For instance, one operation to treat male urinary incontinence wraps in payment for 118 minutes of hospital visit time after the day of surgery, though 2008 Medicare data show it is done around 80% of the time outpatient or in a doctor's office. Stephanie Stinchcomb, manager of reimbursement for the American Urological Association, says the surgery used to be largely inpatient; its payment was last updated based on a RUC evaluation in 2003. It's not clear if a new analysis will find doctors should now be paid less for it, she says.
The RUC's Dr. Levy says the committee is already recommending changes for services that have moved to an outpatient setting.
The AMA, along with groups representing doctor specialties, formed the RUC in 1991. That's when Medicare was moving to its current system of setting doctor fees, which bases estimates of the cost of a service on the physician work and related expenses involved, as well as a small amount for liability. The panel's main focus is to estimate how much work it takes a physician to perform a given task.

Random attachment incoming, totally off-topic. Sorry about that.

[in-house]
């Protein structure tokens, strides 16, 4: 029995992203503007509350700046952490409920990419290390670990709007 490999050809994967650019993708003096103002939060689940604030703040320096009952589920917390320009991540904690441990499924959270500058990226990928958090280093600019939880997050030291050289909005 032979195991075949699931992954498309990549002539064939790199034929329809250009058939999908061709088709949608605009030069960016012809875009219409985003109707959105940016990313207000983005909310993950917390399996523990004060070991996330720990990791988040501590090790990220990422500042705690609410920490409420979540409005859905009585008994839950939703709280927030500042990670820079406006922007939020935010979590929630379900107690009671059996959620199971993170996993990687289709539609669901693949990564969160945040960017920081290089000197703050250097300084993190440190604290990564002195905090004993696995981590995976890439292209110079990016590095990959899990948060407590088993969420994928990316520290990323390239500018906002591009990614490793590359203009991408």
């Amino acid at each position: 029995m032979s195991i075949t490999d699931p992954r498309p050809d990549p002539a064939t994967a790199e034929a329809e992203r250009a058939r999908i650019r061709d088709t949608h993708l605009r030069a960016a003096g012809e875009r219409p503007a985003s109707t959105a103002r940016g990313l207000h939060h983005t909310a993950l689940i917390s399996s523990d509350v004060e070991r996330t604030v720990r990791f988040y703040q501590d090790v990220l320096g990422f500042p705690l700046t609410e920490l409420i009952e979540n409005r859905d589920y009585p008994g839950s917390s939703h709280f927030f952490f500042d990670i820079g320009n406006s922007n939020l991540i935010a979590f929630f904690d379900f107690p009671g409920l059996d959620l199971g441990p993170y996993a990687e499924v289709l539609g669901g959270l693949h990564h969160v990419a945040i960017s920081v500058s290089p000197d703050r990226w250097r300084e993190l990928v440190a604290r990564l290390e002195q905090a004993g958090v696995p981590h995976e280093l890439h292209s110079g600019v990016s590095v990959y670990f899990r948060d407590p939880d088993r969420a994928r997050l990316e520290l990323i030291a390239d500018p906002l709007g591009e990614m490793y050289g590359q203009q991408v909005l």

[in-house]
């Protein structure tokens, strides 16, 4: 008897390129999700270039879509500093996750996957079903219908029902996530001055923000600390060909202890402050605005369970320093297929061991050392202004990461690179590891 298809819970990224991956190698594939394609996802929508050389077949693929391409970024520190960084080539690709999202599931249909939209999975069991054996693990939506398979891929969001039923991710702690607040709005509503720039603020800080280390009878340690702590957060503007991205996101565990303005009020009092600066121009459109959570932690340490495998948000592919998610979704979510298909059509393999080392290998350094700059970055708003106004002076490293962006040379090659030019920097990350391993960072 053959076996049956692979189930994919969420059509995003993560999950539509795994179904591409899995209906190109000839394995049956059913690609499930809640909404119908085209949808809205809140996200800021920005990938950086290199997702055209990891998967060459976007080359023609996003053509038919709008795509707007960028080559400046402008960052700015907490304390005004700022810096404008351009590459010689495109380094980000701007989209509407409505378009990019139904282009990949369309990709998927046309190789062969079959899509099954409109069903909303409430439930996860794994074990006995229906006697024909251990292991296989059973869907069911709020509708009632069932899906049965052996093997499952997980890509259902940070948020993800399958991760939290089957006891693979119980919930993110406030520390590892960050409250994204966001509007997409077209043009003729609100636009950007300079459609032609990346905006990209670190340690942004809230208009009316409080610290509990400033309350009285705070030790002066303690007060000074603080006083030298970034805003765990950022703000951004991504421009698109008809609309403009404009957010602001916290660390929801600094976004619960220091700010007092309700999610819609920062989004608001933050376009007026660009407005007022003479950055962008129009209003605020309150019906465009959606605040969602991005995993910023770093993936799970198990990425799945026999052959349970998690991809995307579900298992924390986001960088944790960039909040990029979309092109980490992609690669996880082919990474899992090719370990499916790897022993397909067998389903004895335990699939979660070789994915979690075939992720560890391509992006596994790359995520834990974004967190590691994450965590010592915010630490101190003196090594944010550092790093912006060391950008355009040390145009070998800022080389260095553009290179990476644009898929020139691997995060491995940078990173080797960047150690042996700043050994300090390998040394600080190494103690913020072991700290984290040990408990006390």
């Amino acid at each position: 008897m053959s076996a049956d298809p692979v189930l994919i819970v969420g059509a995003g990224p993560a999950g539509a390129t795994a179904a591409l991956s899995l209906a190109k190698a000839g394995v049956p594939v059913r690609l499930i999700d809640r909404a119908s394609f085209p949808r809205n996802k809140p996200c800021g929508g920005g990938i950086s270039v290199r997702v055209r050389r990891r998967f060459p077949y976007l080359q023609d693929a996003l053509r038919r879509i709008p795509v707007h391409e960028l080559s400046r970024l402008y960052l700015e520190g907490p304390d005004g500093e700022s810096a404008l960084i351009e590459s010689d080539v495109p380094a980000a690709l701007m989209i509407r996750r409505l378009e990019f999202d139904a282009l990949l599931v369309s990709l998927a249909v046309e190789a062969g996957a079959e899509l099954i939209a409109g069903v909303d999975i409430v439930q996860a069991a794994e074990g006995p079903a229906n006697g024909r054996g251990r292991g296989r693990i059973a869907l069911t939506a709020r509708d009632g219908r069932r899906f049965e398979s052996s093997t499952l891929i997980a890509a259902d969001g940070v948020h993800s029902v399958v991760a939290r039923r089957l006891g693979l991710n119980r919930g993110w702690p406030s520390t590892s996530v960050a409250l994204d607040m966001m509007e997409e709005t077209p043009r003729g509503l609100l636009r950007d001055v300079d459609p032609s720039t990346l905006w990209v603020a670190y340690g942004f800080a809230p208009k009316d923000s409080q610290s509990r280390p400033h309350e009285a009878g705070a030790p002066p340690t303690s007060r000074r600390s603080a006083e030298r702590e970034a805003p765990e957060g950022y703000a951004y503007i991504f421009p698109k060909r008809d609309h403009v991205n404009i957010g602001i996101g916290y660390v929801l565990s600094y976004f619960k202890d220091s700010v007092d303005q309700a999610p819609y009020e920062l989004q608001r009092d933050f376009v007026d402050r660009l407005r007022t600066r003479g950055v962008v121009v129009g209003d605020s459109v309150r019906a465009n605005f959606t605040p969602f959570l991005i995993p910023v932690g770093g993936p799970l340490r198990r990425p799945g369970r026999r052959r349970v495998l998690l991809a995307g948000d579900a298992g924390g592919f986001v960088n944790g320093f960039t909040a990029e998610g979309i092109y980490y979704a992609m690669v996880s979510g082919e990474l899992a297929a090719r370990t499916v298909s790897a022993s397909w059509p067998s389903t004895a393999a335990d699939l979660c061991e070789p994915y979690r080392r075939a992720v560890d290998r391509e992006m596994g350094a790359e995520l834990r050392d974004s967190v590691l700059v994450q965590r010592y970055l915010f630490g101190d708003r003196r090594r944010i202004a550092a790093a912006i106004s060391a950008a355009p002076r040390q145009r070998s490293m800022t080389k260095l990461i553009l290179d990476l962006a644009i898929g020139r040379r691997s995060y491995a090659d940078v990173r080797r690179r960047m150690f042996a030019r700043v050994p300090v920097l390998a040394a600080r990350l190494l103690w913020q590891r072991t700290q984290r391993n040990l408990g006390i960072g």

In sessions that can stretch 12 hours or longer each day, the committee walks through dozens of services. The discussions can be mind-numbing—a subcommittee once debated whether to factor tissues into the payment for a psychoanalysis session.
Committee leaders like Dr. Levy have long emphasized that members need to look beyond the interests of their specialties, and she distributed red baseball caps with "RUC" printed on them at the beginning of her term last year. Past efforts at bonding activities include a bowling night where the physicians were randomly assigned to teams. The breakdown of votes is kept secret, and it takes two-thirds of the 26 voting panelists to endorse a value for a service.
The stakes are heightened by Medicare law that says if services get a boost in their values, the money is supposed to come out of existing services' reimbursement. The Medicare agency makes such tweaks to attain so-called "budget neutrality" and also aims to hit overall spending goals set by law. However, its projections are often exceeded due largely to increases in the number of services performed. Congress has stepped in to authorize higher-than-targeted spending.
"This system pitted specialty against specialty, surgeons against primary care," says Frank Opelka, a surgeon and former RUC alternate member who is vice chancellor at Louisiana State University Health Sciences Center in New Orleans.